Safa must guard against scepticism replacing Bafana optimism

HUGO Broos’ future as Bafana Bafana coach keeps looking bleaker. | BackpagePix

HUGO Broos’ future as Bafana Bafana coach keeps looking bleaker. | BackpagePix

Published Mar 16, 2024


FOLLOWING Bafana Bafana’s surprisingly superb Afcon campaign a frisson of optimism swept through the ranks of South Africa’s football fraternity.

However, a few days ago Bafana coach Hugo Broos laid bare his frustration in a no-holds-barred account at the time of the announcement of the national squad to play in Algeria next.

When you read between the lines, there is reason to believe that his position appears increasingly tenuous. If these fears are not adequately addressed soon, the frisson of optimism will soon give way to an air of scepticism.

Topping the list of Broos’ concerns is his time away from home. It is strange though that as a seasoned coach who has held down positions in several parts of the globe he did not know how time-consuming the position would be. On reflection though, it was a matter that should have been decided on at the time of his appointment.

Broos has assured that this concern has been addressed after he met with Safa president Danny Jordaan. As a result, he will no longer be away for periods of about 10 weeks or more. He will also be able to have more time with his grandchildren.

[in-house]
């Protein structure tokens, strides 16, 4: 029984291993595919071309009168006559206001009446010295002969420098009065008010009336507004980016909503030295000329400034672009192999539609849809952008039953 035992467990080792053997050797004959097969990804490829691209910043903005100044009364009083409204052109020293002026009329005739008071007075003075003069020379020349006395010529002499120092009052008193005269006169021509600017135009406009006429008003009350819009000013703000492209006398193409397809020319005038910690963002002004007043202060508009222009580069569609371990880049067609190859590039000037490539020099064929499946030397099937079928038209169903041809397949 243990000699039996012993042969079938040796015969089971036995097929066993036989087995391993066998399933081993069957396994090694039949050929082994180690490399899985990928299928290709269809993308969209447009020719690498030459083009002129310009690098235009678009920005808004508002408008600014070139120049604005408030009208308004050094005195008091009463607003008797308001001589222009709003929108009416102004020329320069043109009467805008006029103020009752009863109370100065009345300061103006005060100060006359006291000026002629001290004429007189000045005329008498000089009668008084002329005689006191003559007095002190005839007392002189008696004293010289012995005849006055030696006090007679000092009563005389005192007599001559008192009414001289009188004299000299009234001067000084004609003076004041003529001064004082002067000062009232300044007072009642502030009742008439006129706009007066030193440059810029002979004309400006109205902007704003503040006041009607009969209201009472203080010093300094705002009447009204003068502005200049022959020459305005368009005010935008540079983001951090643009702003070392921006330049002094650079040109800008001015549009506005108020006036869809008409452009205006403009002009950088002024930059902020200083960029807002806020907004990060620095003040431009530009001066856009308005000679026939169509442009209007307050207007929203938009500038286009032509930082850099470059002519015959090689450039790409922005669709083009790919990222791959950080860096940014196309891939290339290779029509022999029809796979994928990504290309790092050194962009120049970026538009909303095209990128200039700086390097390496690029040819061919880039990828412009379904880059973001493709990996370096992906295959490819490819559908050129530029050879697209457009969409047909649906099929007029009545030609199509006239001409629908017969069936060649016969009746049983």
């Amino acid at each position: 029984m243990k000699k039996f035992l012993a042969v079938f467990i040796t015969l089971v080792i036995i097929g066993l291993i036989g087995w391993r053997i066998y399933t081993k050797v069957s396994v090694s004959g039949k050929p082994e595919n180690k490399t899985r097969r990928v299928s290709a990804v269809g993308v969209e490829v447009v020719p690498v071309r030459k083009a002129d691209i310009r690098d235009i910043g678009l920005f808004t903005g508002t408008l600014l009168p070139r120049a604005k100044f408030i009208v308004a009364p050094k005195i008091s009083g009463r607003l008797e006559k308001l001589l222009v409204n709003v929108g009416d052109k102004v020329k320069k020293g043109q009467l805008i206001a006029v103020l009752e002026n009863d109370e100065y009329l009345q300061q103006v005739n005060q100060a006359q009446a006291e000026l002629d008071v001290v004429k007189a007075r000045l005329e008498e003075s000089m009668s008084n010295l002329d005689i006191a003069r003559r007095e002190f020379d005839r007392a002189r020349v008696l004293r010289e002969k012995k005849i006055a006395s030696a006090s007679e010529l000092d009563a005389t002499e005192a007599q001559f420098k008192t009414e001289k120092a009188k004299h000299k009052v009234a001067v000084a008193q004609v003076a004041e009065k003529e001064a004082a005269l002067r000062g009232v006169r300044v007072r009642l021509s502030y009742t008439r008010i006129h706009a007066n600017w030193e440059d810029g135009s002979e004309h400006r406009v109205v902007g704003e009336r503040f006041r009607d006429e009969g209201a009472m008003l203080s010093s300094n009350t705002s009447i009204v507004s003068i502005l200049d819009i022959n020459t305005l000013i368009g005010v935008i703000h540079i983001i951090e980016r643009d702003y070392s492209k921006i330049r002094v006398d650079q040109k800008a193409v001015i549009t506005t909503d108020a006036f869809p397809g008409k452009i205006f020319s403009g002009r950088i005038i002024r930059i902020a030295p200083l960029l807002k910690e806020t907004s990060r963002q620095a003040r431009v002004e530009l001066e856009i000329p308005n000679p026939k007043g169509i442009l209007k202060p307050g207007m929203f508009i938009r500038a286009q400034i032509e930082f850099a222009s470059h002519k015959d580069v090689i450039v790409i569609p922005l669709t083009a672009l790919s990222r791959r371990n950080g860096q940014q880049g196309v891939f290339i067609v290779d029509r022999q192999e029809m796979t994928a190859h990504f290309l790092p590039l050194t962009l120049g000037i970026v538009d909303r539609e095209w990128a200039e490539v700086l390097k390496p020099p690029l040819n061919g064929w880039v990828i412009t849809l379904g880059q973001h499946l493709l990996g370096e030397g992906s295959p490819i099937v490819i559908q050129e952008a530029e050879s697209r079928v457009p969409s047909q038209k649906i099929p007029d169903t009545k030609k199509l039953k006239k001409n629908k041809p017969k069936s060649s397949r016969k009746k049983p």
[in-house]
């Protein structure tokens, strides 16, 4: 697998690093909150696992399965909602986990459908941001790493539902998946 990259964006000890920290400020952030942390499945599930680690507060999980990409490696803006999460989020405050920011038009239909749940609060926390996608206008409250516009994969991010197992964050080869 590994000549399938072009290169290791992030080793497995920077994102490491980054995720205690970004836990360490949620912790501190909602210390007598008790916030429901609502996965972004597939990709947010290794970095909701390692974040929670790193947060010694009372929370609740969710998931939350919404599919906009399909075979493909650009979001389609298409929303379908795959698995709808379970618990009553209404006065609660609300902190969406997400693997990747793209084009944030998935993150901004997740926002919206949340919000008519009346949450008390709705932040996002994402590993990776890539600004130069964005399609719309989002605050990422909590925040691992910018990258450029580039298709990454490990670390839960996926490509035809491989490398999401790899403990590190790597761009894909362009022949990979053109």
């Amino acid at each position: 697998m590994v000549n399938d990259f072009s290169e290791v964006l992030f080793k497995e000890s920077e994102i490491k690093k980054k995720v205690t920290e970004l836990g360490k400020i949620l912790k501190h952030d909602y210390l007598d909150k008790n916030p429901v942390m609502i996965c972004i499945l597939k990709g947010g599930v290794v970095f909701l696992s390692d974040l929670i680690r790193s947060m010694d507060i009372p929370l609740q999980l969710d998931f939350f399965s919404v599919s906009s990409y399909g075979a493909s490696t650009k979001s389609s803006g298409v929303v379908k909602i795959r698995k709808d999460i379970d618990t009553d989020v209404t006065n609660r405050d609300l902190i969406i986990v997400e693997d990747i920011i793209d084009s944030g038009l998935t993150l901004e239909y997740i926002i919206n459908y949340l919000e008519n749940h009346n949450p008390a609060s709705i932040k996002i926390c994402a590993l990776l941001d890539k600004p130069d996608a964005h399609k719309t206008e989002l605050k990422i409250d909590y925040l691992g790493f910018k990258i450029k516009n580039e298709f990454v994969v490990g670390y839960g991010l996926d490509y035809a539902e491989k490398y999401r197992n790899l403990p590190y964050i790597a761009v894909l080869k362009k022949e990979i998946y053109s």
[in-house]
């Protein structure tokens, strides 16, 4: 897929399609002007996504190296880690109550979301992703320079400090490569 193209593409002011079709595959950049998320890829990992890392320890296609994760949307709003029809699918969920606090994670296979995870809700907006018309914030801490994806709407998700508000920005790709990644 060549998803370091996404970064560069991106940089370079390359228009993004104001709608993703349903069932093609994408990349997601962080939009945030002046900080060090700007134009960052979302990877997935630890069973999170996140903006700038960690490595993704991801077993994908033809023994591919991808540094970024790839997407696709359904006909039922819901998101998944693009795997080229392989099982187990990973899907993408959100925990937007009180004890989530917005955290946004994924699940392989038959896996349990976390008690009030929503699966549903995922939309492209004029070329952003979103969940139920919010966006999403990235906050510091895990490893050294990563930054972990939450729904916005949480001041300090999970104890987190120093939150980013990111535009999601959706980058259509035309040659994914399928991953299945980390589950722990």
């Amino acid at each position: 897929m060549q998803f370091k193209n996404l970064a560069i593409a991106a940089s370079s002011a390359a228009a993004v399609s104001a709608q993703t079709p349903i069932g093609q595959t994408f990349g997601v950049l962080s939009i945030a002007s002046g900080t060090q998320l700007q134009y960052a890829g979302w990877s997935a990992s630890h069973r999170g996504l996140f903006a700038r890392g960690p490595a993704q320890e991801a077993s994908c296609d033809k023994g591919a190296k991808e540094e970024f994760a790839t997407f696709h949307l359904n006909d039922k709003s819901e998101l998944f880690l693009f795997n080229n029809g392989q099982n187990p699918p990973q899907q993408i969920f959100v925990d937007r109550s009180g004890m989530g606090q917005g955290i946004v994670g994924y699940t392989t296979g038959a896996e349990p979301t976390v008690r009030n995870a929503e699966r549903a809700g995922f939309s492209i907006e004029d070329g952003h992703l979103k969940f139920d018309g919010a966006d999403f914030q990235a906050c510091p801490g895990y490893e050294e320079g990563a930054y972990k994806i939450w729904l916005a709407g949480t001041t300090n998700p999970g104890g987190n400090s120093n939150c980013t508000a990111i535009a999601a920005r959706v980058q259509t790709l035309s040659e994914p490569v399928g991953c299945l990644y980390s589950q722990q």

Broos’ next real concern is the lack of co-operation of the country’s professional league, the Premier Soccer League (PSL). The PSL supplies the bulk of the national squad and co-operation, as well as consideration, are vital for the wellbeing of the team.

Broos has, for the umpteenth time, asked for a meeting with the PSL hierarchy and coaches. The hierarchy makes crucial decisions. For example, they decide when players are released for national training camps or when domestic competitions need to be suspended so that national squad players have a few days rest ahead of camps.

Meeting the coaches would allow Broos to tell them how the national team will play and how he plans to utilise their players. The importance of this could be underplayed. There have been cases where lesser-fancied players have done well for Bafana. The Orlando Pirates duo Evidence Makgopa and Zakhele Lepasa are examples of how Broos boosted their profiles by giving them opportunities after they enjoyed limited game time at the club.

The stand-off between the PSL and Safa has been going for years and there is no sign that the spat will end any time soon. Somehow, Safa has promised Broos that the meeting with the PSL and coaches will take place – by some miracle.

Even if you are the world’s greatest optimist, this meeting between the PSL coaches and Broos will not happen. There is so much bad blood between the two organisations it is hard to believe that an attempt to arrange a meeting will even see the light of day.

This lack of contact with the PSL has been a massive issue for Broos and the primary gripe when he said he considered his future in South African football after Afcon.

There is also the problem of clubs withholding their players’ services because of a conflict of interest. Instead of releasing a player, they find an excuse to declare the player unavailable for national team duty.

With all these ails tormenting Broos and the national team one wonders if it will ever come to be a case of the straw that broke the camel’s back – sooner than later.